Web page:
Associate Project Specialist, Field Projects

Photo Jonathan Bell

For Jonathan Bell, who grew up in New York City, travel was a part of his life early on, and included trips to the North Carolina farm where his mother grew up, and later to the Caribbean and Jamaica, his father's place of birth. In his teens, Jonathan also spent some summers in France, where he added French to the Spanish he had learned as a young child. He attended Hunter College High School in Manhattan, where he played piano, sang in a jazz group, and participated in school activities that had an international focus. He knew, even then, that he wanted to do international work.

At Harvard, he selected East Asian studies as his major and began intensive work in Mandarin Chinese. Another course sparked an interest in Buddhism, and Jonathan ended up writing an undergraduate thesis on the Buddhist iconography in wall paintings at a couple of sites in China. He also worked at the university's Museum of Archaeology and Ethnology, cataloging and researching its Tibetan thangka collection.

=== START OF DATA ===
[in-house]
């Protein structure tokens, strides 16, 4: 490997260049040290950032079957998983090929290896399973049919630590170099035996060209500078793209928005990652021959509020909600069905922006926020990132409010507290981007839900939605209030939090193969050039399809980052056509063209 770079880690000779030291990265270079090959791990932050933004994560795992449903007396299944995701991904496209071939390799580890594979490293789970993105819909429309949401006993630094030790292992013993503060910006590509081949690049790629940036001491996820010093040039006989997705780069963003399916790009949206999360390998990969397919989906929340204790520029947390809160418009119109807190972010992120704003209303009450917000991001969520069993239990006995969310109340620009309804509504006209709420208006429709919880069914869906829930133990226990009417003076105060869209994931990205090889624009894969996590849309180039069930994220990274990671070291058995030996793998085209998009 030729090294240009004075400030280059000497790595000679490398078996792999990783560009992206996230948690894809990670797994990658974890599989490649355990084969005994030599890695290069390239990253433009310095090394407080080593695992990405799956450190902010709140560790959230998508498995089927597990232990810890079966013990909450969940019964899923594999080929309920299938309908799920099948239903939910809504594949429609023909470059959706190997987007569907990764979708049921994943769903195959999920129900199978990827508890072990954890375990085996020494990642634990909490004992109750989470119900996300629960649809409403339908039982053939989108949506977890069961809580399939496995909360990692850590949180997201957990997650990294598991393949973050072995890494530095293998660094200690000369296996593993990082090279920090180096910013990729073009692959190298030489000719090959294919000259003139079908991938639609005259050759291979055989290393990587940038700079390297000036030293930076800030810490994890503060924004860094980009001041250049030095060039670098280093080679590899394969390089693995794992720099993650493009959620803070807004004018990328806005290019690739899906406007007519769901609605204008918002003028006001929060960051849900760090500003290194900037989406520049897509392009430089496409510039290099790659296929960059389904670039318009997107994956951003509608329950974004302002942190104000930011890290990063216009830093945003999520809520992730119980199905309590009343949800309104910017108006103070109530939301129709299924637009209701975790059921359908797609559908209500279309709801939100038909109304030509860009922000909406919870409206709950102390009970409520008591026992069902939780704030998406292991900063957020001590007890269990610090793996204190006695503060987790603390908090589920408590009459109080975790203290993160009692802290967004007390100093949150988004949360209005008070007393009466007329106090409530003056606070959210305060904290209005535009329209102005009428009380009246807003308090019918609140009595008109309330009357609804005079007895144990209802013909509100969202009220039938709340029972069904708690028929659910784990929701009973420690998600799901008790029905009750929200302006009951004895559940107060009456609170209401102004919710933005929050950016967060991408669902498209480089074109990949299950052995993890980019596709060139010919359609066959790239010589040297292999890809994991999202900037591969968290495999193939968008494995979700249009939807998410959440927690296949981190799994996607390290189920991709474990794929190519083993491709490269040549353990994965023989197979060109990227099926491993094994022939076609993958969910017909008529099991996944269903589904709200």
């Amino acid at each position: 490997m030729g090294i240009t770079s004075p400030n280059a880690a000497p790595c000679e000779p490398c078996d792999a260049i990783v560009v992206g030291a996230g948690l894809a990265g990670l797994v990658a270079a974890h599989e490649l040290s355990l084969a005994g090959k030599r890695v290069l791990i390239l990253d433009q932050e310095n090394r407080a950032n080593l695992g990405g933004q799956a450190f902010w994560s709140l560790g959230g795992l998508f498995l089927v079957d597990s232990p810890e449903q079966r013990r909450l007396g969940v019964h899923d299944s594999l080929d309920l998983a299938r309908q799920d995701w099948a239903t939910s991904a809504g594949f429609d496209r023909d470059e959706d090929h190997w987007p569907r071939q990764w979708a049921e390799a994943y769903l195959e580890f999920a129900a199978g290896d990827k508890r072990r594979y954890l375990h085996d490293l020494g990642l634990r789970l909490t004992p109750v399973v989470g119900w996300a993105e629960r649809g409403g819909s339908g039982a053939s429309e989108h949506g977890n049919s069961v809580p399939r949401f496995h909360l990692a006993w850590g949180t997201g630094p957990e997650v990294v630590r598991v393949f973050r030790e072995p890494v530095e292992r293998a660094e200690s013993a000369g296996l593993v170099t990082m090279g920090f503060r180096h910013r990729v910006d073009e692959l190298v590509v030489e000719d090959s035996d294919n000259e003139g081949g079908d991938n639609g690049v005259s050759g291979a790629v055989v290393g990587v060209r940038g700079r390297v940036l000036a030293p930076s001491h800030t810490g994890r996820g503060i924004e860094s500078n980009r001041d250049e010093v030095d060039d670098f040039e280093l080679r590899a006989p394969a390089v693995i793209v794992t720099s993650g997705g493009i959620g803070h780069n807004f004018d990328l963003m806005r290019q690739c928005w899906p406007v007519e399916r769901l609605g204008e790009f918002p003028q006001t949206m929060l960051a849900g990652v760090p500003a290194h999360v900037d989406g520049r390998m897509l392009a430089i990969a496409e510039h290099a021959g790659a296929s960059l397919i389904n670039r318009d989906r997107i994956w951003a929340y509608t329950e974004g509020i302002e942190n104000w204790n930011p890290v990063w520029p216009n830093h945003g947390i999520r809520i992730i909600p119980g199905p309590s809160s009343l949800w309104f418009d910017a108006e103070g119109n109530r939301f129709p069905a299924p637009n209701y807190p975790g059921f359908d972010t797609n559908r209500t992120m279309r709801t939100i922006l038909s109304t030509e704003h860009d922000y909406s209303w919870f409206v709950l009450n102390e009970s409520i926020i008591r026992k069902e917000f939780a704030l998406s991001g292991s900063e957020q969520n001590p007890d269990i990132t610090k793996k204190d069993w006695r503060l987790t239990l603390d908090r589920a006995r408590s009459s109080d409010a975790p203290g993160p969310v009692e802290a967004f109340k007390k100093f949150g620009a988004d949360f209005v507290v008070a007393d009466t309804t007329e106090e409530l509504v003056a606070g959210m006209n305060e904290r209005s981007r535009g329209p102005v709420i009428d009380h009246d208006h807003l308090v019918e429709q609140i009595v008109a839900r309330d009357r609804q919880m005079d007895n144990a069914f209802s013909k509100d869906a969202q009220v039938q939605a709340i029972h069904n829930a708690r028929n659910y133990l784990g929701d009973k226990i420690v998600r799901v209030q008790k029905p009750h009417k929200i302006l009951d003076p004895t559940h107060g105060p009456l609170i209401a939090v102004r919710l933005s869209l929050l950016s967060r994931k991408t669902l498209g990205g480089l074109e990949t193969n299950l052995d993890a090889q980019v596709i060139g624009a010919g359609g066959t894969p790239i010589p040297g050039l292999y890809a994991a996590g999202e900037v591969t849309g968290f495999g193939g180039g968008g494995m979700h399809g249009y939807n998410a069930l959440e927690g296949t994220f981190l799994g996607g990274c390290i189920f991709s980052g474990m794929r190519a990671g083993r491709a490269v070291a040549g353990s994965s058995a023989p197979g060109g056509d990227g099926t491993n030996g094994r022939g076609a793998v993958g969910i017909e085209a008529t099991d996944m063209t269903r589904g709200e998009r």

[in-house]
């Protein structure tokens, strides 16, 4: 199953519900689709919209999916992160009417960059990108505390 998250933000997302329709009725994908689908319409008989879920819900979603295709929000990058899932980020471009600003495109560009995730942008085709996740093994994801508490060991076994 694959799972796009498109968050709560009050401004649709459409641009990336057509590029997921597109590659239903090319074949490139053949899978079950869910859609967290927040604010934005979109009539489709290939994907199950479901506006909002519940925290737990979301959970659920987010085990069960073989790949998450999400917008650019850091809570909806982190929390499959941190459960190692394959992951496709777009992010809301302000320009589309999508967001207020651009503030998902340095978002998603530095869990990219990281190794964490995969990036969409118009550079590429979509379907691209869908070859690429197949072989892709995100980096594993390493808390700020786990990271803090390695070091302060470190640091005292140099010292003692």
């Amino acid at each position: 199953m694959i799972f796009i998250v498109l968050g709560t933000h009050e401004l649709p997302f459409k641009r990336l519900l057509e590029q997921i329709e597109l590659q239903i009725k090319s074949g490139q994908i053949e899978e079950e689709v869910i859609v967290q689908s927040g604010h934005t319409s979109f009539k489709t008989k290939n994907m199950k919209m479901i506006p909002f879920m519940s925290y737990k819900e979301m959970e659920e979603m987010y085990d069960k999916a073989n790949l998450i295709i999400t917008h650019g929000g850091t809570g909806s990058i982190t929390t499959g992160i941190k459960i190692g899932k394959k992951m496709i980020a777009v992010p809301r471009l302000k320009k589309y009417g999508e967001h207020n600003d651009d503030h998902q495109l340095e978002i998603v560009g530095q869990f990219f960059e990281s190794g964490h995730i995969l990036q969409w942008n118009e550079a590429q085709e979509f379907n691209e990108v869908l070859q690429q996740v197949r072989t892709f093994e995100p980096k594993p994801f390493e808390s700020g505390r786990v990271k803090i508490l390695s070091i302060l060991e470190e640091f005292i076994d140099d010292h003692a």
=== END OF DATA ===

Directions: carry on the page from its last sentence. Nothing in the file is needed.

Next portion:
Graduating in 1997, Jonathan spent two years at the Université Paris–Sorbonne (Paris IV) studying Tibetan iconography and earning a diplôme d'etudes approfondies. As part of his studies, he traveled to China's Sichuan Province to view the murals of the remote Baiya Monastery. There he had the opportunity to watch an Italian conservation team at work, an experience that initiated his interest in conservation—and in learning Italian.

During an internship and subsequent consultancy with the Cultural Heritage Division of unesco in Paris, Jonathan decided that he wanted more technical background in conservation. He enrolled in the historic preservation master's program at Columbia University in New York, and while there he wrote a thesis that analyzed the compatibility of modern building materials with historic fabric in a fifteenth-century Islamic tomb complex in Pakistan.

After graduating from Columbia, Jonathan came to the GCI briefly as a consultant in June 2001. Five months later, he returned to the Institute as a staff member, hired to assist on the China Principles project. Since then he has been enjoying the intellectual challenge of working as part of a team applying those principles at two very different sites—the Mogao Grottoes and Chengde. Conservation requires him to draw upon a wide range of knowledge and skill, and for Jonathan that keeps the work exciting.